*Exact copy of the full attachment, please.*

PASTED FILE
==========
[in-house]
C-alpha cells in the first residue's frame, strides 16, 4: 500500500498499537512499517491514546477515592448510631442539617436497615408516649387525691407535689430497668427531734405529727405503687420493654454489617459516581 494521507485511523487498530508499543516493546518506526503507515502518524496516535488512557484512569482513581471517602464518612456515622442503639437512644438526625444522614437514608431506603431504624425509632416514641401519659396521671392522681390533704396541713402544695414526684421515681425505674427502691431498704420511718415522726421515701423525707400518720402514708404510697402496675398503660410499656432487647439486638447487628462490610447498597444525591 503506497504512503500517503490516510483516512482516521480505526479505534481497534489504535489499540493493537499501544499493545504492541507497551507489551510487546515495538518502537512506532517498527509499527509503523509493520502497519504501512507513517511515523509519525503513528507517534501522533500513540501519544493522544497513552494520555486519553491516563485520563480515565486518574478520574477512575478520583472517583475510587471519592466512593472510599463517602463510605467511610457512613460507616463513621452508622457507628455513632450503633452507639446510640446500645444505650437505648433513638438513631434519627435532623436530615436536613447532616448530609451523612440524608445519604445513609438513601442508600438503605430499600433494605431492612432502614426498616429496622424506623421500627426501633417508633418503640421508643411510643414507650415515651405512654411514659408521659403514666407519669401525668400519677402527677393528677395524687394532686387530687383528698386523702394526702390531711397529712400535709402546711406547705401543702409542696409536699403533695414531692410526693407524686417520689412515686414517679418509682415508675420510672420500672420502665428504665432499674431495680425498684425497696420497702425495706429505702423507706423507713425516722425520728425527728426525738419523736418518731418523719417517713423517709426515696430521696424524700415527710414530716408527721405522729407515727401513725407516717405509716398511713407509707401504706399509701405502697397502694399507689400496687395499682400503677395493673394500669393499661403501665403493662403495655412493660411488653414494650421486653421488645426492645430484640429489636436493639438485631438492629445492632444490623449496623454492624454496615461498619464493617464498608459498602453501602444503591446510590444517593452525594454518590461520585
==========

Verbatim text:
[in-house]
C-alpha cells in the first residue's frame, strides 16, 4: 500500500498499537512499517491514546477515592448510631442539617436497615408516649387525691407535689430497668427531734405529727405503687420493654454489617459516581 494521507485511523487498530508499543516493546518506526503507515502518524496516535488512557484512569482513581471517602464518612456515622442503639437512644438526625444522614437514608431506603431504624425509632416514641401519659396521671392522681390533704396541713402544695414526684421515681425505674427502691431498704420511718415522726421515701423525707400518720402514708404510697402496675398503660410499656432487647439486638447487628462490610447498597444525591 503506497504512503500517503490516510483516512482516521480505526479505534481497534489504535489499540493493537499501544499493545504492541507497551507489551510487546515495538518502537512506532517498527509499527509503523509493520502497519504501512507513517511515523509519525503513528507517534501522533500513540501519544493522544497513552494520555486519553491516563485520563480515565486518574478520574477512575478520583472517583475510587471519592466512593472510599463517602463510605467511610457512613460507616463513621452508622457507628455513632450503633452507639446510640446500645444505650437505648433513638438513631434519627435532623436530615436536613447532616448530609451523612440524608445519604445513609438513601442508600438503605430499600433494605431492612432502614426498616429496622424506623421500627426501633417508633418503640421508643411510643414507650415515651405512654411514659408521659403514666407519669401525668400519677402527677393528677395524687394532686387530687383528698386523702394526702390531711397529712400535709402546711406547705401543702409542696409536699403533695414531692410526693407524686417520689412515686414517679418509682415508675420510672420500672420502665428504665432499674431495680425498684425497696420497702425495706429505702423507706423507713425516722425520728425527728426525738419523736418518731418523719417517713423517709426515696430521696424524700415527710414530716408527721405522729407515727401513725407516717405509716398511713407509707401504706399509701405502697397502694399507689400496687395499682400503677395493673394500669393499661403501665403493662403495655412493660411488653414494650421486653421488645426492645430484640429489636436493639438485631438492629445492632444490623449496623454492624454496615461498619464493617464498608459498602453501602444503591446510590444517593452525594454518590461520585